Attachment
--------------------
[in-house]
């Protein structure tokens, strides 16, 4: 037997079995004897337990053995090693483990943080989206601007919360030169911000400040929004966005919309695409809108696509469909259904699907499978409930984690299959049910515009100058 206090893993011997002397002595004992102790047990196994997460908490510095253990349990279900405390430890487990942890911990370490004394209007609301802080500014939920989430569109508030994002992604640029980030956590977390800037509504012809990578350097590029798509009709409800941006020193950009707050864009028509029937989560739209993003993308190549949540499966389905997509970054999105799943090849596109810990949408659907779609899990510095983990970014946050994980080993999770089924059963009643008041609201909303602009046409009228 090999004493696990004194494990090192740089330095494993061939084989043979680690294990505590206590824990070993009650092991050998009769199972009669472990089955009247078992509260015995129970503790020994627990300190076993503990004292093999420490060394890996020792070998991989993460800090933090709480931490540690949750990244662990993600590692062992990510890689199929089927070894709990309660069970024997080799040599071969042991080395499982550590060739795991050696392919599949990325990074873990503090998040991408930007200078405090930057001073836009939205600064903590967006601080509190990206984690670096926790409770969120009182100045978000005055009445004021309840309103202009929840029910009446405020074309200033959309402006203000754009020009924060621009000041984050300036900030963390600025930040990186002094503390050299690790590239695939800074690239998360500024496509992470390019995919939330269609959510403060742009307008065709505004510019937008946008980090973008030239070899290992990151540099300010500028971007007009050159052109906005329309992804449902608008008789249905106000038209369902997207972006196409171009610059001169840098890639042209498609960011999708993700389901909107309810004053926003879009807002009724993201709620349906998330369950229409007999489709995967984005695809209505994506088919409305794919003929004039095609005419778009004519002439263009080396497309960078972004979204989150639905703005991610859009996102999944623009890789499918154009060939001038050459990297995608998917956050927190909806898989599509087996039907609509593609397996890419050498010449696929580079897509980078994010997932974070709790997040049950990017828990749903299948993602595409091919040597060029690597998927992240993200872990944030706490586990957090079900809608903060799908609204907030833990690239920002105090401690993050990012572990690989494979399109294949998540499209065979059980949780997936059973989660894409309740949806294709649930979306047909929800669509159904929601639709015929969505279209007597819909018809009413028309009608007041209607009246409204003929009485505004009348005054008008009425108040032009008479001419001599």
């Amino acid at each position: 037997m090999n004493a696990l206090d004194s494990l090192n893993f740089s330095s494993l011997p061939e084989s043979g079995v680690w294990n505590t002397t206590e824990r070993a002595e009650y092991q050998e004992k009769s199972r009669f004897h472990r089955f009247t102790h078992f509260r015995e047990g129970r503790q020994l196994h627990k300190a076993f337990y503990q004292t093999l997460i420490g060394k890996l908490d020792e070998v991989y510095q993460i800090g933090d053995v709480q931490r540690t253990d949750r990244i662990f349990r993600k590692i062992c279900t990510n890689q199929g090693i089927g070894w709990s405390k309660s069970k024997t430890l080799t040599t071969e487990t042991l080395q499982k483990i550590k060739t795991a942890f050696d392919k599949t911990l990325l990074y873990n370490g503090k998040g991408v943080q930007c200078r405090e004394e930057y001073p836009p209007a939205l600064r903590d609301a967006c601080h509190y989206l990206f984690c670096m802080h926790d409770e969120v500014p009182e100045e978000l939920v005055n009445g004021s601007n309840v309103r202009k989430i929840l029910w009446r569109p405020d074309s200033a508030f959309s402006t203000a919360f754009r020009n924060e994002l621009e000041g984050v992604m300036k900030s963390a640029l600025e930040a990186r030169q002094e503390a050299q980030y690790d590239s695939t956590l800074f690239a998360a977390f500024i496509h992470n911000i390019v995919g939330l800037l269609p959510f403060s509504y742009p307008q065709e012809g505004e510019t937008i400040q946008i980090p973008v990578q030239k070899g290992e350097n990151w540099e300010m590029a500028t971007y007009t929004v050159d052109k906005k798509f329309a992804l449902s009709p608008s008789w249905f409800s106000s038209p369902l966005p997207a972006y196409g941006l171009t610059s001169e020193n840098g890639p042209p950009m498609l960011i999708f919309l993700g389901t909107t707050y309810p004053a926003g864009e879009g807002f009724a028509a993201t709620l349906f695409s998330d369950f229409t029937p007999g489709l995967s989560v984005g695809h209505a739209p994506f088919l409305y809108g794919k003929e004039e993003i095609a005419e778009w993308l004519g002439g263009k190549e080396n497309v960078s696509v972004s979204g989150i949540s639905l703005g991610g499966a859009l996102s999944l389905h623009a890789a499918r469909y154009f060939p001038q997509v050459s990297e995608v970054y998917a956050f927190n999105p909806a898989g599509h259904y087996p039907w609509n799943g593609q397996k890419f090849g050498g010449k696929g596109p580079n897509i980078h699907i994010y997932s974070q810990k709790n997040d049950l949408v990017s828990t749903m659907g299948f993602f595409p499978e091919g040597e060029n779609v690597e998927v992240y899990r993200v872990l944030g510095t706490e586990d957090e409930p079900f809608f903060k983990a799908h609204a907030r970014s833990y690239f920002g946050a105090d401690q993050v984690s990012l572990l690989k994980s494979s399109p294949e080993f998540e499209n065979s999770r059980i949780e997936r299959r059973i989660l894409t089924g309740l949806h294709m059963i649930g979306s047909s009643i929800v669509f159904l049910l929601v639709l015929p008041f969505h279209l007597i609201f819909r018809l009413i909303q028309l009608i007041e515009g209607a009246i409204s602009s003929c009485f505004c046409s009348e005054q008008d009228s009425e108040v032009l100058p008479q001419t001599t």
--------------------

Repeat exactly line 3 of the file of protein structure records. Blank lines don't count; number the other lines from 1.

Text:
């Amino acid at each position: 037997m090999n004493a696990l206090d004194s494990l090192n893993f740089s330095s494993l011997p061939e084989s043979g079995v680690w294990n505590t002397t206590e824990r070993a002595e009650y092991q050998e004992k009769s199972r009669f004897h472990r089955f009247t102790h078992f509260r015995e047990g129970r503790q020994l196994h627990k300190a076993f337990y503990q004292t093999l997460i420490g060394k890996l908490d020792e070998v991989y510095q993460i800090g933090d053995v709480q931490r540690t253990d949750r990244i662990f349990r993600k590692i062992c279900t990510n890689q199929g090693i089927g070894w709990s405390k309660s069970k024997t430890l080799t040599t071969e487990t042991l080395q499982k483990i550590k060739t795991a942890f050696d392919k599949t911990l990325l990074y873990n370490g503090k998040g991408v943080q930007c200078r405090e004394e930057y001073p836009p209007a939205l600064r903590d609301a967006c601080h509190y989206l990206f984690c670096m802080h926790d409770e969120v500014p009182e100045e978000l939920v005055n009445g004021s601007n309840v309103r202009k989430i929840l029910w009446r569109p405020d074309s200033a508030f959309s402006t203000a919360f754009r020009n924060e994002l621009e000041g984050v992604m300036k900030s963390a640029l600025e930040a990186r030169q002094e503390a050299q980030y690790d590239s695939t956590l800074f690239a998360a977390f500024i496509h992470n911000i390019v995919g939330l800037l269609p959510f403060s509504y742009p307008q065709e012809g505004e510019t937008i400040q946008i980090p973008v990578q030239k070899g290992e350097n990151w540099e300010m590029a500028t971007y007009t929004v050159d052109k906005k798509f329309a992804l449902s009709p608008s008789w249905f409800s106000s038209p369902l966005p997207a972006y196409g941006l171009t610059s001169e020193n840098g890639p042209p950009m498609l960011i999708f919309l993700g389901t909107t707050y309810p004053a926003g864009e879009g807002f009724a028509a993201t709620l349906f695409s998330d369950f229409t029937p007999g489709l995967s989560v984005g695809h209505a739209p994506f088919l409305y809108g794919k003929e004039e993003i095609a005419e778009w993308l004519g002439g263009k190549e080396n497309v960078s696509v972004s979204g989150i949540s639905l703005g991610g499966a859009l996102s999944l389905h623009a890789a499918r469909y154009f060939p001038q997509v050459s990297e995608v970054y998917a956050f927190n999105p909806a898989g599509h259904y087996p039907w609509n799943g593609q397996k890419f090849g050498g010449k696929g596109p580079n897509i980078h699907i994010y997932s974070q810990k709790n997040d049950l949408v990017s828990t749903m659907g299948f993602f595409p499978e091919g040597e060029n779609v690597e998927v992240y899990r993200v872990l944030g510095t706490e586990d957090e409930p079900f809608f903060k983990a799908h609204a907030r970014s833990y690239f920002g946050a105090d401690q993050v984690s990012l572990l690989k994980s494979s399109p294949e080993f998540e499209n065979s999770r059980i949780e997936r299959r059973i989660l894409t089924g309740l949806h294709m059963i649930g979306s047909s009643i929800v669509f159904l049910l929601v639709l015929p008041f969505h279209l007597i609201f819909r018809l009413i909303q028309l009608i007041e515009g209607a009246i409204s602009s003929c009485f505004c046409s009348e005054q008008d009228s009425e108040v032009l100058p008479q001419t001599t």